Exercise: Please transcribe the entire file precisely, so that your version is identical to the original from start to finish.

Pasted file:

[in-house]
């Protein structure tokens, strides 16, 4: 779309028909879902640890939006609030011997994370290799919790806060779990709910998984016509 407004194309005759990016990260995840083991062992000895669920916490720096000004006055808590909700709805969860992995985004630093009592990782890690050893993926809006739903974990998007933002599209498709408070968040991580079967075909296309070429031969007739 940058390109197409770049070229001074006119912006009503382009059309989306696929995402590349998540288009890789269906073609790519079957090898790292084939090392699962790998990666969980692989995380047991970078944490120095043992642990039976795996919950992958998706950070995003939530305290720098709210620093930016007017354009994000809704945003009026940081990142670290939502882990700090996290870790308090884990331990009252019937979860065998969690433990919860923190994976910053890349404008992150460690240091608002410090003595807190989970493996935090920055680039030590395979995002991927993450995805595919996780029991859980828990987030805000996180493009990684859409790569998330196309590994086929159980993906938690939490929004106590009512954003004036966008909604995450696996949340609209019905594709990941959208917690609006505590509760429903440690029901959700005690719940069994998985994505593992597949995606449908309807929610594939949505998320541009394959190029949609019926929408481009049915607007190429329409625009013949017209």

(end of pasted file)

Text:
[in-house]
């Protein structure tokens, strides 16, 4: 779309028909879902640890939006609030011997994370290799919790806060779990709910998984016509 407004194309005759990016990260995840083991062992000895669920916490720096000004006055808590909700709805969860992995985004630093009592990782890690050893993926809006739903974990998007933002599209498709408070968040991580079967075909296309070429031969007739 940058390109197409770049070229001074006119912006009503382009059309989306696929995402590349998540288009890789269906073609790519079957090898790292084939090392699962790998990666969980692989995380047991970078944490120095043992642990039976795996919950992958998706950070995003939530305290720098709210620093930016007017354009994000809704945003009026940081990142670290939502882990700090996290870790308090884990331990009252019937979860065998969690433990919860923190994976910053890349404008992150460690240091608002410090003595807190989970493996935090920055680039030590395979995002991927993450995805595919996780029991859980828990987030805000996180493009990684859409790569998330196309590994086929159980993906938690939490929004106590009512954003004036966008909604995450696996949340609209019905594709990941959208917690609006505590509760429903440690029901959700005690719940069994998985994505593992597949995606449908309807929610594939949505998320541009394959190029949609019926929408481009049915607007190429329409625009013949017209």